Maritime Heritage Month: December
“Some went down to the sea in ships, doing business on the great waters”
(Psalm 107:23 ESV).
Did you know that December, 2011, was Maritime Heritage Month? Neither did I. Till now. But since I love the sea and tend to visit it as often as I can—not to Sea-Doo, sunbathe, surf, or swim—but to enjoy the great outdoors, I thought I’d share one of its stories.
The Great Lakes are unlike the ocean not only because they are freshwater compared with saltwater, but also because they are placid. The waves do not surge as do the waves of the sea but lap gently. In winter the Great Lakes ice over, at least near land. Yes, I know the Arctic does too when it gets cold enough, but much of the Atlantic and the Pacific do not. I’ve walked on Lake Michigan in January and climbed its precipices, where waves have dashed against the shore, frozen in place, and been sculpted by the wind creating an alfresco ice castle.
There are many museums on the Great Lakes. Almost every Great Lakes museum I’ve been to has something to say about the wreck of the SS Edmund Fitzgerald. Probably because it was the largest boat launched on the Great Lakes and remains the largest boat sunk there. A freighter, it was christened 7 June 1958, went into service 24 September 1958, and served proudly nearly twenty years, lugging iron ore between Minnesota and Michigan—until its sudden demise 10 November 1975 near Whitefish Point, the Upper Peninsula of Michigan, on Lake Superior.
The story I heard was that the 63-year-old Captain Ernest McSorley was overconfident. He was told a winter storm was coming and he should remain in port until it passed, but, known as a good man to have at the wheel during stormy weather, he had no fear of storms and perhaps wanted to add more bragging rights to the ship’s already illustrious career. He had spent part of his youth on the St Lawrence Seaway, in Ogdensburg, New York, then over forty years at sea and on the Great Lakes. He had captained this ship since 1972, and the Fitzgerald had never let him down. Like the RMS Titanic, it was, it seems, unsinkable.
McSorley was taking the Fitzgerald’s full load of ore from Superior, Wisconsin (on Lake Superior), to Detroit, Michigan (on Lake Huron), only a few miles from his home in Toledo, Ohio (on Lake Erie). Perhaps McSorley just wanted to get home early for Thanksgiving, 24 November, two weeks away. This trip was already planned as his last run: he was retiring.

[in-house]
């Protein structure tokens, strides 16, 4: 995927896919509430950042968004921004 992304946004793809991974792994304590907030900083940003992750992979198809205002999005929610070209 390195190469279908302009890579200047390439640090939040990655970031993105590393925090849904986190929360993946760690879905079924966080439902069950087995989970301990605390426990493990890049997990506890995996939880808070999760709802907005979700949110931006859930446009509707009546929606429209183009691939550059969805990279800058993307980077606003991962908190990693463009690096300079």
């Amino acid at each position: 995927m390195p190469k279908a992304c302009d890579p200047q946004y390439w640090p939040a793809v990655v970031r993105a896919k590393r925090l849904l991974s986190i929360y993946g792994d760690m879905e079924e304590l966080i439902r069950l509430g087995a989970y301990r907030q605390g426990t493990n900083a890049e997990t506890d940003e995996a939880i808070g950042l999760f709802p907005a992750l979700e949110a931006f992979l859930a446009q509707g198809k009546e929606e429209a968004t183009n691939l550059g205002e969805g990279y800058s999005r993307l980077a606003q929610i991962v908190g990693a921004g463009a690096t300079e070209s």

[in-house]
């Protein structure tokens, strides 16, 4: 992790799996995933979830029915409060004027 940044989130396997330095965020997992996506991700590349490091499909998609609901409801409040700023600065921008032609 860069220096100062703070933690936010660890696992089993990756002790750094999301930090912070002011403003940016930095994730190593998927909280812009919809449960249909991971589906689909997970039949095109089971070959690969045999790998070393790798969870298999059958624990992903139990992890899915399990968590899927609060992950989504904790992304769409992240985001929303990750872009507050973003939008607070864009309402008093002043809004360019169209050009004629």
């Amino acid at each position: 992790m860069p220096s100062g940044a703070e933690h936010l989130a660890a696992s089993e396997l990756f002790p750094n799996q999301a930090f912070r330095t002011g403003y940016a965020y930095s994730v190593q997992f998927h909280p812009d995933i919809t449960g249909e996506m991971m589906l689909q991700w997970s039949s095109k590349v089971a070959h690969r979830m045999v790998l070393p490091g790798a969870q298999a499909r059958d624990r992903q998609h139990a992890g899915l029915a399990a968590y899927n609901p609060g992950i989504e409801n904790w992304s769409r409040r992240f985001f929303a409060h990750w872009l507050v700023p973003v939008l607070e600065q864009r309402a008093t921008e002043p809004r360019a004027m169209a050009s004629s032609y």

To go from Lake Superior to Lake Huron, McSorley would’ve had to go through the Soo Locks, Sault St Marie, Michigan. He never made it that far. When the blizzard hit, it was massive, with 35-foot waves and hurricane-force winds. By the afternoon of 10 November the Fitzgerald was listing and taking in water; the bilge pumps were running continuously. Meanwhile the US Coast Guard was warning ships that the Soo Locks were closed and to seek safety. McSorley inquired about Whitefish Point only to learn that their light was on but their radio was out. Winds had picked up to near 60 mph. A peer ship, the SS Arthur M Anderson, captained by Jesse Cooper, was hit with 90-mph gusts. The last message to the Anderson from the Fitzgerald, 7:10 pm, was, “We are holding our own.” Within minutes the Fitzgerald must have sunk into waters over 500 feet deep. A half-hour later the Anderson contacted the US Coast Guard that they had lost all communication with the Fitzgerald. The Coast Guard asked any ships in the area to search for the ship and survivors. Near 11:00 pm the Coast Guard had aircraft searching; after midnight, a helicopter. No ship, no cargo, and no one was recovered—just lifeboats and rafts. All twenty-nine crewmen perished. In water that cold no one could have survived more than a few minutes.
The day after the disaster the Mariners Church, Detroit, rang its bell twenty-nine times, once for each life on board. Later that month, Gordon Lightfoot, inspired by an article in Newsweek, 24 November 1975, wrote “The Wreck Of the Edmund Fitzgerald.” The following spring, 1976, the US Navy found the Fitzgerald lying in two large pieces, suggesting massive structural failure. The ship’s bell (left) is on display at the Great Lakes Shipwreck Museum, Whitefish Point; its anchor (right) is on display at the Dossin Great Lakes Museum, Detroit, Michigan. Every year, on the anniversary of the wreck, the Split-Rock Light, in Minnesota, emits a light in honor of the Fitzgerald.
There is only one road, south to north, to Whitefish Point. To visit you will have to take M-123 off I-75. You may find a few things of interest along the way—ironically a wide place in the road called Paradise—but generally you will be leaving civilization behind. You will notice the forest of the Great North Woods and that the vegetation is stunted by the cold weather. Cold weather is good for growing blueberries—this is blueberry country.
When you get to Whitefish Point, hope that the place is manned and open, otherwise it can be lonely. As someone said, “It may not be the end of the world, but it feels like it.” Behind the lighthouse, overlooking Lake Superior, is a deck and park benches where you can pause to contemplate, feel the breeze, and watch the seagulls. The place feels benign, but don’t be fooled. Between the loss of the Invincible (1816) and the loss of the Fitzgerald (1975), the area in and around Whitefish Point witnessed nearly 250 shipwrecks. So there is a good reason why its museum is called the Great Lakes Shipwreck Museum.
“The sea has never been friendly to man. At most it has been the accomplice of human restlessness.” ~Joseph Conrad
Copyright © 2011 Alexandra Lee